Plug-In Electric Hybrid Vehicles
PHEVs were a true game changer. Not only do they use gasoline and electricity to power a vehicle, but consumers have the choice of using either fuel source at any time, as long as there is gas in the tank or the battery has a charge. Regenerative braking is still implemented of course, but if a driver didn’t want to wait to recharge the battery, they just need to plug it in at home or at a charging station. Some charging stations can even recharge a vehicle’s battery with an 80% charge in as little as 30 minutes (pending on the port and charging accessory used).
There’s definitely advantages to owning and driving a PHEV. Being able to charge up the battery is apparent, and with regenerative braking in the mix, that leads to even greater fuel economy and the ability to cover much larger distances without filling the tank or stopping to charge up. Most PHEVs can handle the daily commute on electricity alone, which is even better for the environment, and does it really matter if the battery runs empty by the time you get to your destination? Electricity is cheaper than gasoline, so the cost to recharge isn’t all that bad. Not only would the owner of a Kia Optima PHEV also save $5,000 over five years and receive a federal tax credit, but they have a car with a 103 MPGe combined fuel economy. That’s nuts.
We have to be realistic though, people. You hafta spend money to save money, and PHEVs can cost as much as a hybrid if not more. They also share some of the disadvantages that hybrids have. Recharging is a great advantage, but without the proper charging accessory, it can take anywhere from 3 – 9 hours. So unless there’s a charging port near your place of work, then you’ll have to install one at your home, and it’s gonna raise the electricity bill to have something charging for nine hours straight.
Plus, batteries evidently die the more frequently we recharge them, so we have a catch 22 here. Either you recharge the battery a lot, but then eventually need to pay to get it replaced, or you don’t use it that often and get stuck with having to pay for gasoline. In the end, the savings may not be worth it, as we mentioned about hybrids. Again, we need to compare the good and the bad and decide to make a smart decision.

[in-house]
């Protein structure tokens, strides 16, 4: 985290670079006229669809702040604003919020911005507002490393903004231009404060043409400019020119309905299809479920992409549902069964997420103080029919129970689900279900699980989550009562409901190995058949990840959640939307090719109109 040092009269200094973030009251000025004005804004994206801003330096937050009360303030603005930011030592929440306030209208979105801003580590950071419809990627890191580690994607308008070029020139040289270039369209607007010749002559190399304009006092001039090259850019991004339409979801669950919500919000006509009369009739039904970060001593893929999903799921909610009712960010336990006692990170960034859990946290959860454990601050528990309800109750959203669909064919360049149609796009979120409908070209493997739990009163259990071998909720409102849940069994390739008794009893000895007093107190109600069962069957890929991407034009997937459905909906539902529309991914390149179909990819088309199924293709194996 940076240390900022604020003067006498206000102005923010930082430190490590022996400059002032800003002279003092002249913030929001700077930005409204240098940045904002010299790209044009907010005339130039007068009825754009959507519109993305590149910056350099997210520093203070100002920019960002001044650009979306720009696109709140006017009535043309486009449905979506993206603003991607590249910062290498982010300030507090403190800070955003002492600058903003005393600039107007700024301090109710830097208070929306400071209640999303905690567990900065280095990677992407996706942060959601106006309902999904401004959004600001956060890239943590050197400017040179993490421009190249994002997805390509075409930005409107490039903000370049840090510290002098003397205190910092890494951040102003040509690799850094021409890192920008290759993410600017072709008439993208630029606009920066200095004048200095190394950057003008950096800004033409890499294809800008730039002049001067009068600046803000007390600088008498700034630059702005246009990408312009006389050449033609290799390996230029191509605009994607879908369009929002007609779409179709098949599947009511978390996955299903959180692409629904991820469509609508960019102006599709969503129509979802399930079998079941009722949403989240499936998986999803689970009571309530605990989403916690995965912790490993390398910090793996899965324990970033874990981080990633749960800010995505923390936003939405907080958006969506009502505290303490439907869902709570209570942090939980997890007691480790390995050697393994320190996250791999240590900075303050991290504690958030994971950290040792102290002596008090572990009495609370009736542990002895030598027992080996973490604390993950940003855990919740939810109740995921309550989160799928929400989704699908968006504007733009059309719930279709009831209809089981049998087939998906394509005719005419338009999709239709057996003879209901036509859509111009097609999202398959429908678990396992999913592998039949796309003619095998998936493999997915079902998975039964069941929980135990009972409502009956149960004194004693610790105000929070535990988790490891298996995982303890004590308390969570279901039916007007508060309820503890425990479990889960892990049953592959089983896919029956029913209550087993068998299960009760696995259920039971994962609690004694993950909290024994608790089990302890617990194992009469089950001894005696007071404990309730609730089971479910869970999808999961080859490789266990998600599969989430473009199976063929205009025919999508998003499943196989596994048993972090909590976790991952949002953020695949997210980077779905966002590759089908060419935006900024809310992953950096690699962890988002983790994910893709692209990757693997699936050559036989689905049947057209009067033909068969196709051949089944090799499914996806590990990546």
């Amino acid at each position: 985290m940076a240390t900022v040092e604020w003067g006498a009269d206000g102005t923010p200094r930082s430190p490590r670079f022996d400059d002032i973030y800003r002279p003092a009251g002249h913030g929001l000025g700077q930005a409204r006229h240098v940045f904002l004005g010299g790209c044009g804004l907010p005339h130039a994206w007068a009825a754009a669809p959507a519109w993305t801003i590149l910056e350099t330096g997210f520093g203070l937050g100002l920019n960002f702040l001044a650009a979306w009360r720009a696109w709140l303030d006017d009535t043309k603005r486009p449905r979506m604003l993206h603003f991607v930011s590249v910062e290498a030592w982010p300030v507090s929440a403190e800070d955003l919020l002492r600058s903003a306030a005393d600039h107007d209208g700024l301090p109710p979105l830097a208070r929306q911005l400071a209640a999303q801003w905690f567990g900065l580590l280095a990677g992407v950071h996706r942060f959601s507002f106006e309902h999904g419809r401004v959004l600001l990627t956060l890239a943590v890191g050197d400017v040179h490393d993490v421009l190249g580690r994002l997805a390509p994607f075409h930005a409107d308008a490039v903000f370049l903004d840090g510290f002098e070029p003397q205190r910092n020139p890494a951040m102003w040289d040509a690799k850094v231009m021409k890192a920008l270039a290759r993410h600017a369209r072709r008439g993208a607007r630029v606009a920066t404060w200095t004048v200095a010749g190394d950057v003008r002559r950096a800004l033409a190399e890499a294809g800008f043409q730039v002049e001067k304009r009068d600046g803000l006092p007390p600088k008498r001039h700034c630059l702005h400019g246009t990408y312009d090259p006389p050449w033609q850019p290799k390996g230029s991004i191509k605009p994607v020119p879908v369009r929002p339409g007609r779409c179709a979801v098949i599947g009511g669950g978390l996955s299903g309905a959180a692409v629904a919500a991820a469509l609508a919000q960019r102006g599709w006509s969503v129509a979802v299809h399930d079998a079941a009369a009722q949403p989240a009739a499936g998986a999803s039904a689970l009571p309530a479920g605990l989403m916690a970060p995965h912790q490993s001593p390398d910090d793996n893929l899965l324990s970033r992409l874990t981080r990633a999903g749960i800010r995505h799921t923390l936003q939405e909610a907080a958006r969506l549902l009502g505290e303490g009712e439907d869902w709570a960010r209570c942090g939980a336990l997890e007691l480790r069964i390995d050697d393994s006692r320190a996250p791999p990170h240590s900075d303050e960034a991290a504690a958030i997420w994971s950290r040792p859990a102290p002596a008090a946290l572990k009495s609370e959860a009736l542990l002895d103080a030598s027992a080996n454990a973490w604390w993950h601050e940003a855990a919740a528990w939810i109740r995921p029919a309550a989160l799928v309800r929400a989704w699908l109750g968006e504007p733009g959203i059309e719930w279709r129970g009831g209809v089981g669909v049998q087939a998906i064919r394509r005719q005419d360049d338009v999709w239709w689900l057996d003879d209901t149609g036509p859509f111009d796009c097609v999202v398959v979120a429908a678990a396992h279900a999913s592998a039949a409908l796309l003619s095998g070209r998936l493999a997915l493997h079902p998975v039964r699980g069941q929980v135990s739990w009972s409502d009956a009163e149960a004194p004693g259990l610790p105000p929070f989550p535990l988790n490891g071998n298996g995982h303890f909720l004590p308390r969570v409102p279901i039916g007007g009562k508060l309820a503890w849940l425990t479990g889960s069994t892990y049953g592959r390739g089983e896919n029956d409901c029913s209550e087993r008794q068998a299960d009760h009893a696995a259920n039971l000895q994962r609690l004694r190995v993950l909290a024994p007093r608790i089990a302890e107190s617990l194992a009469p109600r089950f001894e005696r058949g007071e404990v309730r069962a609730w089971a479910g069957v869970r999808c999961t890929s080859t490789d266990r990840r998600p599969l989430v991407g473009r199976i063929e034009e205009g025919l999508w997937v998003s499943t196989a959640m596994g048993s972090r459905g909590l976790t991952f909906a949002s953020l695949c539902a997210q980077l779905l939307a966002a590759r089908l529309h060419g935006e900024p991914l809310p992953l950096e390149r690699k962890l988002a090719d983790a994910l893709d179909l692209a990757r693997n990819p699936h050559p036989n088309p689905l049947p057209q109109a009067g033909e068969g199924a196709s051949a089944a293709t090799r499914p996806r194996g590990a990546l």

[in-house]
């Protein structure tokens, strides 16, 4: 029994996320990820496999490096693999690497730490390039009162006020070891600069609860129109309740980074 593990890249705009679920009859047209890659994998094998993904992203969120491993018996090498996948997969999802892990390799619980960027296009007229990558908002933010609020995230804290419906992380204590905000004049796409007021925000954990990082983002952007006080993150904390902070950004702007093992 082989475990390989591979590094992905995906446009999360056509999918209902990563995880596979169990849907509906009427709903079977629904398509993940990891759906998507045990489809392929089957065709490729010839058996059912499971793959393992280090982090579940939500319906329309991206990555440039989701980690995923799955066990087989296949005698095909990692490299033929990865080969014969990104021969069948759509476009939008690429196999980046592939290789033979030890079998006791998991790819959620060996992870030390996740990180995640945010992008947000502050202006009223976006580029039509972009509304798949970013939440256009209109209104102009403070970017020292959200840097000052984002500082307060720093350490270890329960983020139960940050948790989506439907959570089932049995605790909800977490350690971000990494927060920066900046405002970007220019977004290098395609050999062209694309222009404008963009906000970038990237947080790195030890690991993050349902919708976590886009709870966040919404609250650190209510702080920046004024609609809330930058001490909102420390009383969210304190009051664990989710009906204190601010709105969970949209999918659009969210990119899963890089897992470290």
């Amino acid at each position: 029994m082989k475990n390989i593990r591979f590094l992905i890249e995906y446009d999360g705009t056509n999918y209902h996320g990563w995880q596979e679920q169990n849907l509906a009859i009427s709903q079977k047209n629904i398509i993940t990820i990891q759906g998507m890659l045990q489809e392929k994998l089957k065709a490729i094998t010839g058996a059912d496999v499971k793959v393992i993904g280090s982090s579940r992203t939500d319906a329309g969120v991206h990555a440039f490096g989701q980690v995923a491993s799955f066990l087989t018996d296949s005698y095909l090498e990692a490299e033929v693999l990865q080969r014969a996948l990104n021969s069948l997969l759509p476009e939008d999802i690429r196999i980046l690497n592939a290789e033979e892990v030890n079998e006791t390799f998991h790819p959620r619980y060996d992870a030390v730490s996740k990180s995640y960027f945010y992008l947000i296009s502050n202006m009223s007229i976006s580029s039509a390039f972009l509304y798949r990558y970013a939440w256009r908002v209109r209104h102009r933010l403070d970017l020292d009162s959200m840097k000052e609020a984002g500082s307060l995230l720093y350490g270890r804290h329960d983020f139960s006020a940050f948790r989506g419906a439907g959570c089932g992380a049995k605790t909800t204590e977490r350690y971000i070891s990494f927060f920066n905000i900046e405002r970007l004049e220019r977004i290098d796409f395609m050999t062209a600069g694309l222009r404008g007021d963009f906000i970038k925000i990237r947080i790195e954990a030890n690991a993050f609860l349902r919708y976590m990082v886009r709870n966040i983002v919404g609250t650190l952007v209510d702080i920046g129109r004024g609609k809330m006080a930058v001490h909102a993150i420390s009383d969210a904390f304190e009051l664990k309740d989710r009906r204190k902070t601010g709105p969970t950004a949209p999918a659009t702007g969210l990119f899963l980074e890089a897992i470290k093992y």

Alright, this is a tricky one. Electric vehicles are automobiles powered solely by electricity. There’s no gas tank, no filling up, just constantly recharging. Sometimes that can be a good thing, but some companies have trouble designing an electric vehicle that’s actually worthwhile.
EVs are GREAT for the environment, truly. They use about 0.2 barrels of oil a year – yeah, in some vehicles, a little bit of that electricity comes from gasoline, surprise surprise. EVs have literally zero tailpipe emissions, so they’re the cleanest fuel source we have to date, and they’re gonna save a little more money in the long run, about $3,750 in five years. Plus, we don’t ever need to stop for gas and shop around for the best price; we just need to find an electric charging station, and voila! The Kia Soul Electric has a total driving range of 93 miles, so that’s another advantage.
Now for the down side. Sure, a Kia Soul Electric can drive 93 miles, and charging stations are popping up. However, when electricity is the sole power source (no pun intended), you gotta keep it charged. It’s a bit of a risk, and we meet the same problem we have with PHEVs in terms of charging and battery life. However, the savings one gets may well be worth it.
In addition, because EVs are expensive to make, they’re expensive to buy, and there aren’t a whole lot of choices. Only in recent years have companies given EVs a shot, so we may not see an electric vehicle from our favorite brand for a while. Kia has a couple in the mix, and more coming soon, so we’ll see what happens in the next few years.
It’s good to have choices. Just make sure you know what you’re getting yourself into and do the research if looking into an alternative fuel powered-vehicle. You can also find all of the Kia vehicles mentioned here in our inventory.